Know your sustainable fish!

It’s a jungle in the sea! Mercury, plastic, overfishing – it’s hard to know what fish to eat – if any! Here are some tips on what to look for, when asking yourself: how do I know whether I’m buying sustainable seafood?

“Fish is good for you” – most of us have heard this – all of our lives. But lately, it’s becoming harder and less transparent to know whether we should be eating fish and if so, what type of fish are actually okay to eat.


Alistair Douglas is founder and partner of EcoHub, an initiative who use data to improve the sustainability and responsibility in seafood supply chains, and if anyone, he can help us uncover the truth to whether it’s possible to get sustainable seafood today. The answer is reassuring:

“Yes, it is possible. A number are certified by a third party, and a number are sustainable even though they are not certified”, Alistair Douglas states.

However, if you worry about all the talk about antibiotics and chemicals, here is another thing you might not know. Because according to Alistair Douglas, you should probably be more concerned about the food we get from land, than our sea, AND not just eat the fish, but eat the even healthier seaweed!:

The energy inputs to grow fish and seafood are far less than for terrestrial equivalents. Because of the buoyancy environment, fish grow more muscle and less skeleton, plants in the sea like kelp don’t need to invest energy into a stalk or a trunk and can grow at one meter a day! By far and away seaweeds are one the healthiest options for us and for the planet.

Even wiser, and so far, so good. Now the questions is, how we navigate, and how we really know whether the seafood we have bought is indeed sustainable.


Alistair Douglas, who has developed a quality grading technique and traceability system for tuna when doing his PhD in Japan, says that the fishery needs to be sustainable and responsible in terms of what fish species they target and how the habitat and the people that harvest the seafood are protected. He does recognize that information on the above is rarely available, but using guides such as Seafood Watch and WWF (see below) can be of help. He also points to EcoLabels such as MSC/ASC or BAP.

WWF have released a guide to seafood in Singapore, where they also recommend that you chose seafood from recommended stocks that are well, managed and not over-exploited.


According to WWF and Alistair Douglas, these are the logos to look out for:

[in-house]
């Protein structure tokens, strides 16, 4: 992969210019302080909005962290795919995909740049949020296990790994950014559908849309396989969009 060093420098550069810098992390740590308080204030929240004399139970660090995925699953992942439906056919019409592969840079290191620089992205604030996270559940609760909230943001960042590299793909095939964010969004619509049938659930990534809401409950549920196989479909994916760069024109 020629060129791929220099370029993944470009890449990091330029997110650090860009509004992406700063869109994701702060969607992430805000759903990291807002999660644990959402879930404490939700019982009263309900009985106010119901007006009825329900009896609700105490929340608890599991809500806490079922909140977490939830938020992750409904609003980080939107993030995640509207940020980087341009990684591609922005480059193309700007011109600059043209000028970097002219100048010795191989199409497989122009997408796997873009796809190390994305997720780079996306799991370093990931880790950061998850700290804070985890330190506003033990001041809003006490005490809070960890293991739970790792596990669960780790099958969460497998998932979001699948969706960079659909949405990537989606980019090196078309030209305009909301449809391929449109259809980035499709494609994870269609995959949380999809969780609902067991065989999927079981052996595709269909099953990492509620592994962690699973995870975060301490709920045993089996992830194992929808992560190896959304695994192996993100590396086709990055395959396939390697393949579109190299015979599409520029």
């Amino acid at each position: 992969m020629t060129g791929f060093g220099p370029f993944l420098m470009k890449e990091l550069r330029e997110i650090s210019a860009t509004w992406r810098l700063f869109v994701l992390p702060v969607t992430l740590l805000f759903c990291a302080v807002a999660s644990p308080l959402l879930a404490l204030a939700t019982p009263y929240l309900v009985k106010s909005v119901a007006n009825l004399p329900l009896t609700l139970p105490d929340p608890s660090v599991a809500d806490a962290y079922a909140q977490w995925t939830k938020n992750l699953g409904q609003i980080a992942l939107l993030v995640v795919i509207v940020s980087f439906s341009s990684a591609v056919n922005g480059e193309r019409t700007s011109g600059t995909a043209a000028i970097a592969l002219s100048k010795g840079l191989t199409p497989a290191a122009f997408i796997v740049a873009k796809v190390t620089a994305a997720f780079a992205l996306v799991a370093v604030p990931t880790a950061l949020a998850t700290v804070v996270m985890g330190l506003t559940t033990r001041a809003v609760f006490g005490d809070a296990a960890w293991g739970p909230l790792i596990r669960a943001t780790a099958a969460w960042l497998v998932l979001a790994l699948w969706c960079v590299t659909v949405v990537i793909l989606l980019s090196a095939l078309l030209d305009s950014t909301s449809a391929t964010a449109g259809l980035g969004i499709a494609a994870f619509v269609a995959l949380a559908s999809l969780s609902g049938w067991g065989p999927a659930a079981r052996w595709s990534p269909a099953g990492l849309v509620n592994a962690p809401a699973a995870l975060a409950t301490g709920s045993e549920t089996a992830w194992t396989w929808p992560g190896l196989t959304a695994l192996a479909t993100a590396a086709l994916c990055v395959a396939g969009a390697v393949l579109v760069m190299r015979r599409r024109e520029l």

The certifications distinguish

between wild caught fish and farmed fish. When certified, WWF lists that seafood is sustainable when:


  • Healthy stock levels of the seafood species

  • Fishing methods do not threaten the environment and other marine creatures

  • There are measures in place to prevent overfishing


  • Fish is reared in clean, irrigated waters

  • The farming facility does not pollute the surrounding environment

  • fish is not fed with fish fry caught from the wild, any artificial additives or antibiotics


  • Wild caught COD


  • Wild caught ALBACORE TUNA

  • Farmed RED TILAPIA from Malaysia, Indonesia and China

  • Wild caught ROCK LOBSTER from Australia

  • Wild caught SCALLOPS from Japan and China

  • Wild caught CHILEAN SEABASS from the South Ocean

  • Wild caught WHITE CLAMS/BEN TRE CLAMS OR LALA from Vietnam

  • Farmed VANNAMEI PRAWN, or whiteleg shrimp, pacific whiteleg, grey shrimp PRAWN from Vietnam

  • GREEN LIP MUSSEL/ASIAN GREEN MUSSEL from New Zealand/Pacific Southwest

  • PACIFIC OYSTER from Northwest Pacifc/Eastern Pacific

  • SEA CUCUMBER from China, Japan, Pacific Northwest

See the rest of WWF’s seafood guide on what seafood to consider and to avoid HERE 

We are a lot wiser now, but as the sea and fishing situation is of course changing always, so will these guides. According to Andrew Douglas, it’s therefore more important than ever, to take responsibility for what happens outside of the sea:

“All EcoLabels are not equal but a step in the right direction. I think it is important to remember that almost all of the pollution that is in the sea emanates from the land, from our cities and our farms. Reject plastic bags, buy a water bottle, don’t use straws or plastic cup holders etc.

And when asking Alistair Douglas what else we can do as consumers to help improve the situation for both farmed and wild caught seafood today, he encourages “questions”:

“Ask questions. Ask your service staff, the chef, the retailer if they know where the fish has come in. This will help create awareness of the issue which is the first step in the process of creating demand for better practices”

Ok, so we’ve had a lot of positive answers: We can buy sustainable fish, chances of it being healthier for you and the planet is higher than meat and we have a list of good fish to go by. Is it also, still so healthy as we have always been told? Another reassurance from Alistair Douglas:

I would say the evidence is an overwhelming, yes. The omega 3 fatty acids that seafood are one of the richest known sources have been shown in scientific studies to be of major benefit to the heart and the mind”

Thank you for that Alistair – now we can breathe out and check out Charlotte’s delicious

Baked Salmon with Garlic and Coriander recipe HERE


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